Marking Rib Centers


Many aircraft kits today come with pre-punched wing- and tail-skins. This makes laying things out and making a square airplane much easier! In many cases, however, you still need to match-drill the skins to the ribs that lie underneath, and the usual way of doing this is to mark the centerline on each rib and line the ribs up underneath the skin until you see the line in the hole-then drill. The drilling is usually quick, but measuring and marking all of those centerlines can take a lot of time and fiddling. Fortunately, there’s an easier way than measuring each rib from the edge and then connecting the dots-just make a template.

We find that the easiest way to do this is to use a piece of hardware store aluminum angle-the kind you don’t want to build into your airplane. Hardware store angle has no inside radius, which makes it perfect for use as a marking template. The rib web and flange will nest smoothly into the inside angle, regardless of the bend radius. All you need to do is measure the first rib (from the outside edge of the flange, which is much simpler than measuring from the web), and mark it accurately. Now line up a length of angle, and mark where you want the line to be. Run this through your bandsaw with a fence to make the line straight, smooth it out on a belt sander, and you have a template that will work for that flange depth on all of the ribs. Be sure to allow for the width of the pen line if you want it accurate.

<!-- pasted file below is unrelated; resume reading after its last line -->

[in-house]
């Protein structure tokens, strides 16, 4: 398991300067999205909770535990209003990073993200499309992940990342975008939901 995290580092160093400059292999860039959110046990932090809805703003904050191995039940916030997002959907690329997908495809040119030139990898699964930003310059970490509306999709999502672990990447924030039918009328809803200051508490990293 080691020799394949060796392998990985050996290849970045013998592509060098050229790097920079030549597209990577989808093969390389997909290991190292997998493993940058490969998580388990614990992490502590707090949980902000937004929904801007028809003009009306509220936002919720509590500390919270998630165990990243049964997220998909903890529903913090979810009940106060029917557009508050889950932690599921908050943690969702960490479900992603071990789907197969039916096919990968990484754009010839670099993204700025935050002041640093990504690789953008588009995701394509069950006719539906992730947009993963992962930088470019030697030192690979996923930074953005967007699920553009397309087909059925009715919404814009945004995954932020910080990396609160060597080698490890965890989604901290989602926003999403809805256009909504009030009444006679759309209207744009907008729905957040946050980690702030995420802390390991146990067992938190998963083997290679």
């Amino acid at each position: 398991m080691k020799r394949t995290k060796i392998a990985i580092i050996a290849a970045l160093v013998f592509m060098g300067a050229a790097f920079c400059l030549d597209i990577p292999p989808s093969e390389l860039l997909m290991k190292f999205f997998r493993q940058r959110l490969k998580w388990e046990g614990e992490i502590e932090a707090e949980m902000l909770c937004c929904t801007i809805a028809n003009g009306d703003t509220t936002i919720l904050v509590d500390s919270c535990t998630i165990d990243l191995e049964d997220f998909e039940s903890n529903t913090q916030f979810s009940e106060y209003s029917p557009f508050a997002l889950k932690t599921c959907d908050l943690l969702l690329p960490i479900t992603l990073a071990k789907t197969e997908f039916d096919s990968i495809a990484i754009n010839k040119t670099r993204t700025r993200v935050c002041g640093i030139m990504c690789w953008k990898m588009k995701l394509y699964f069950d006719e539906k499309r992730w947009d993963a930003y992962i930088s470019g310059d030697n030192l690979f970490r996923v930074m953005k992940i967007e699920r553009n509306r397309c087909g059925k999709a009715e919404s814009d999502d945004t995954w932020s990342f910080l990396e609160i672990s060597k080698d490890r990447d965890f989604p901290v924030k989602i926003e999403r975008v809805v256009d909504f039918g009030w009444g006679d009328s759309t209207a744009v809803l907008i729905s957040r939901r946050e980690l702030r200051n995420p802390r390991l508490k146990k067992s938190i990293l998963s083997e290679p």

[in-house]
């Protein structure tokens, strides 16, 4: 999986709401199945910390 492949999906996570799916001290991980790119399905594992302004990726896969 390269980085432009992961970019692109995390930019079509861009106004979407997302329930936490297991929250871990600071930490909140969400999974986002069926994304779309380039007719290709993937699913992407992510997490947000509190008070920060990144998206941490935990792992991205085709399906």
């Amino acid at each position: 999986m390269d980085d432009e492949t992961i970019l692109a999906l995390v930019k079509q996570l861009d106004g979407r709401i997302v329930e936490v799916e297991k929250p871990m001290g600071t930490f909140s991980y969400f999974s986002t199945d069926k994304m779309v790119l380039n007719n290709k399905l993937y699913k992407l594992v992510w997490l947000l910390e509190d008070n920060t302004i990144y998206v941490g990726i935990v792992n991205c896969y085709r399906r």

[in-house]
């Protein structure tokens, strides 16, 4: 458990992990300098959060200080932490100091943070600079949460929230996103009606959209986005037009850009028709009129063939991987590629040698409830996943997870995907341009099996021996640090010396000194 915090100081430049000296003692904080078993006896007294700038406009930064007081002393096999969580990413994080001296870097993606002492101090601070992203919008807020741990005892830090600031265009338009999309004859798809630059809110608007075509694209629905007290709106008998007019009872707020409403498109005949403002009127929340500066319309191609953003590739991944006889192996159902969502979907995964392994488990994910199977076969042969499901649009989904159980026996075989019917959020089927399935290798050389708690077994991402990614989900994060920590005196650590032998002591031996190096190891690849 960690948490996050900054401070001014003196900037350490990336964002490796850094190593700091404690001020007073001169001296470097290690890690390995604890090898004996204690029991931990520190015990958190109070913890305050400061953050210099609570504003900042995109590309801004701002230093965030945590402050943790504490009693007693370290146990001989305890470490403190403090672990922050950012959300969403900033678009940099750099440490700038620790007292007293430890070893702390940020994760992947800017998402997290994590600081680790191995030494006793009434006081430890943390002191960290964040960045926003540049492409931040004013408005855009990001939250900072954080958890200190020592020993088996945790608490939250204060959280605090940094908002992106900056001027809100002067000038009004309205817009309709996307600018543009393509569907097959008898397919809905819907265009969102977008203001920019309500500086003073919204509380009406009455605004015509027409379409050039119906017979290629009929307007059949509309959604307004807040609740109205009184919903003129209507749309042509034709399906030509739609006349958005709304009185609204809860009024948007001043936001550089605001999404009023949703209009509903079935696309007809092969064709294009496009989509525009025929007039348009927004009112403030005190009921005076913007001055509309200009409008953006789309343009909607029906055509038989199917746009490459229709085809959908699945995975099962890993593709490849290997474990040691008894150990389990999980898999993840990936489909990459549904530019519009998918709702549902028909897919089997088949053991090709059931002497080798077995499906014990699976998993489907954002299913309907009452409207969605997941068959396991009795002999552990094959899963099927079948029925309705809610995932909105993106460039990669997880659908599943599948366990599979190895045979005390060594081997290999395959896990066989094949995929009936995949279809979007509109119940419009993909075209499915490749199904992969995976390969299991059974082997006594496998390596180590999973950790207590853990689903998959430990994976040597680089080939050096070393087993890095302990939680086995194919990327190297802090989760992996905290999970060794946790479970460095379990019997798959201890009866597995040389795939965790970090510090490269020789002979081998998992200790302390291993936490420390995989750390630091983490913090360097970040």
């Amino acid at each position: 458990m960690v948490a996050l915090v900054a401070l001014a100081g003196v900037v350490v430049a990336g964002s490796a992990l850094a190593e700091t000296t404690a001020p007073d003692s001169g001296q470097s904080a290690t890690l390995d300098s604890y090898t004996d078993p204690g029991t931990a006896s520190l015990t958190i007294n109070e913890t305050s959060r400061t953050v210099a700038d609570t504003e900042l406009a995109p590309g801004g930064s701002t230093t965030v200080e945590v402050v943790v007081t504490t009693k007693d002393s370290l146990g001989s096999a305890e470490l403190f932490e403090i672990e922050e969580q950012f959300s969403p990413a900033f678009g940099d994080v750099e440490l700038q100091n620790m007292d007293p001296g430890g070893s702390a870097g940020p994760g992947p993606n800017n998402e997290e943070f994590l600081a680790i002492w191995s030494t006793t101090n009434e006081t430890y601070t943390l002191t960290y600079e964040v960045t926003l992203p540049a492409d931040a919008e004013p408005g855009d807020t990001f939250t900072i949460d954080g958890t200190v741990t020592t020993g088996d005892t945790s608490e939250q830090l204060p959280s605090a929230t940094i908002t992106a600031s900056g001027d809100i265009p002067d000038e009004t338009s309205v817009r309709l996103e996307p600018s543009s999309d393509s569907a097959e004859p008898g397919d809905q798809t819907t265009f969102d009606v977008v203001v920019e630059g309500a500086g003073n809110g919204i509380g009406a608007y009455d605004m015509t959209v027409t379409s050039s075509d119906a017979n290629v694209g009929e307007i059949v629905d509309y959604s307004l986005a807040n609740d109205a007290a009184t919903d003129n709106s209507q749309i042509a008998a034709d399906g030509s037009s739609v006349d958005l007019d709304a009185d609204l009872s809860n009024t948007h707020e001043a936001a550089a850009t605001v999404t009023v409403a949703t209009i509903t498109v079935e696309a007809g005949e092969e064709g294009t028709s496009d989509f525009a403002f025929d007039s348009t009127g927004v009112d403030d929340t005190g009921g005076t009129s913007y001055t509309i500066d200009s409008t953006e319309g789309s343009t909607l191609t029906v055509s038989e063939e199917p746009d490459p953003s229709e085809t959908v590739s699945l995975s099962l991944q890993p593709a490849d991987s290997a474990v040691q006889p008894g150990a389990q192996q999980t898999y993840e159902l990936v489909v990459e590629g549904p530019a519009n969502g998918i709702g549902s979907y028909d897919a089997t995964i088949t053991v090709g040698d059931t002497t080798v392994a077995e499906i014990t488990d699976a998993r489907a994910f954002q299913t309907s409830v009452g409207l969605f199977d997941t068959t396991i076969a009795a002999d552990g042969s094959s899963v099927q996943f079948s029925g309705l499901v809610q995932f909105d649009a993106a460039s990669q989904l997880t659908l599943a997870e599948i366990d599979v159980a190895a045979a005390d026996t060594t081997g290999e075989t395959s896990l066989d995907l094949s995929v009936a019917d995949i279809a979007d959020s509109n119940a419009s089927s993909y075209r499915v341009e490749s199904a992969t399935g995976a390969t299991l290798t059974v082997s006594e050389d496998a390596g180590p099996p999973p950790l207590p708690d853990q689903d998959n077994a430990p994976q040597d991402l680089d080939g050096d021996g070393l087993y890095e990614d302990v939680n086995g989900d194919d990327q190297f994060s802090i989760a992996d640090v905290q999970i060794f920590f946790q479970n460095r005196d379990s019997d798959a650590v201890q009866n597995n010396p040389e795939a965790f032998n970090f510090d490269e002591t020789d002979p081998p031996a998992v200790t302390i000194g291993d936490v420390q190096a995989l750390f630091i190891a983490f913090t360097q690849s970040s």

Now nest each rib in the corner and draw quickly across the length of the flange. Voil! You’ll have all of the ribs in your kit marked accurately in no time.

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Paul Dye
Paul Dye, KITPLANES® Editor at Large, retired as a Lead Flight Director for NASA’s Human Space Flight program, with 40 years of aerospace experience on everything from Cubs to the Space Shuttle. An avid homebuilder, he began flying and working on airplanes as a teen and has experience with a wide range of construction techniques and materials. He flies an RV-8 and SubSonex jet that he built, an RV-3 that he built with his pilot wife, as well as a Dream Tundra and an electric Xenos motorglider they completed. Currently, they are building an F1 Rocket. A commercially licensed pilot, he has logged over 6000 hours in many different types of aircraft and is an A&P, FAA DAR, EAA Tech Counselor and Flight Advisor; he was formerly a member of the Homebuilder’s Council. He consults and collaborates in aerospace operations and flight-testing projects across the country.


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